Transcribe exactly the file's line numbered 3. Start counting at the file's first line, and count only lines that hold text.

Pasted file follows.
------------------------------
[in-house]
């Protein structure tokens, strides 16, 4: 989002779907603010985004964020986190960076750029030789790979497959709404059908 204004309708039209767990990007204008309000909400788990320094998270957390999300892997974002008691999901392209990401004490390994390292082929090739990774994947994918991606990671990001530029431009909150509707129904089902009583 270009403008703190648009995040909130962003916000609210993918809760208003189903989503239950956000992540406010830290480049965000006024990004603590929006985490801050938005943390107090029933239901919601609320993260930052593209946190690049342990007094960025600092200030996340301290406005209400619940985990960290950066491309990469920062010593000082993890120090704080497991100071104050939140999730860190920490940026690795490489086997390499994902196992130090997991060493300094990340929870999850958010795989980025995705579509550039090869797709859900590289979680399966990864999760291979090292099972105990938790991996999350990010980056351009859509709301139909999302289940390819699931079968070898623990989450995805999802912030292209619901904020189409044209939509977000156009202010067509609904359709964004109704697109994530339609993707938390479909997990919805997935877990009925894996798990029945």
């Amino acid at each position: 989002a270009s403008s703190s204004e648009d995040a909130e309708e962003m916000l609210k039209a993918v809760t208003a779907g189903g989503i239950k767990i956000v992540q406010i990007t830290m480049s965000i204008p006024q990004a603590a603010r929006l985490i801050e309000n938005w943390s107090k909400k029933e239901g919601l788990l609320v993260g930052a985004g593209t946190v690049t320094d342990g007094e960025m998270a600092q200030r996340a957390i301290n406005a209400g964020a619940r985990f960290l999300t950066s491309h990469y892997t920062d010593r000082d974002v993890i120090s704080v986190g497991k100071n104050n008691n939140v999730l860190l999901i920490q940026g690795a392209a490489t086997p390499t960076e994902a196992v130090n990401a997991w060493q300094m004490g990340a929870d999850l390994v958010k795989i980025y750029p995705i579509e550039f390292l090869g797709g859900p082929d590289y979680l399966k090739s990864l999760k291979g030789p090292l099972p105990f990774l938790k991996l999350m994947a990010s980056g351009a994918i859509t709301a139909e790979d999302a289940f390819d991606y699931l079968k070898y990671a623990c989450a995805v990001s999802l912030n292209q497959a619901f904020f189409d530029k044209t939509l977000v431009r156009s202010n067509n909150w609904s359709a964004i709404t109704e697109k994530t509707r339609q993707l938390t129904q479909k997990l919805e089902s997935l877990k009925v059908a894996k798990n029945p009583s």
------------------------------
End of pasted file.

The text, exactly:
């Amino acid at each position: 989002a270009s403008s703190s204004e648009d995040a909130e309708e962003m916000l609210k039209a993918v809760t208003a779907g189903g989503i239950k767990i956000v992540q406010i990007t830290m480049s965000i204008p006024q990004a603590a603010r929006l985490i801050e309000n938005w943390s107090k909400k029933e239901g919601l788990l609320v993260g930052a985004g593209t946190v690049t320094d342990g007094e960025m998270a600092q200030r996340a957390i301290n406005a209400g964020a619940r985990f960290l999300t950066s491309h990469y892997t920062d010593r000082d974002v993890i120090s704080v986190g497991k100071n104050n008691n939140v999730l860190l999901i920490q940026g690795a392209a490489t086997p390499t960076e994902a196992v130090n990401a997991w060493q300094m004490g990340a929870d999850l390994v958010k795989i980025y750029p995705i579509e550039f390292l090869g797709g859900p082929d590289y979680l399966k090739s990864l999760k291979g030789p090292l099972p105990f990774l938790k991996l999350m994947a990010s980056g351009a994918i859509t709301a139909e790979d999302a289940f390819d991606y699931l079968k070898y990671a623990c989450a995805v990001s999802l912030n292209q497959a619901f904020f189409d530029k044209t939509l977000v431009r156009s202010n067509n909150w609904s359709a964004i709404t109704e697109k994530t509707r339609q993707l938390t129904q479909k997990l919805e089902s997935l877990k009925v059908a894996k798990n029945p009583s």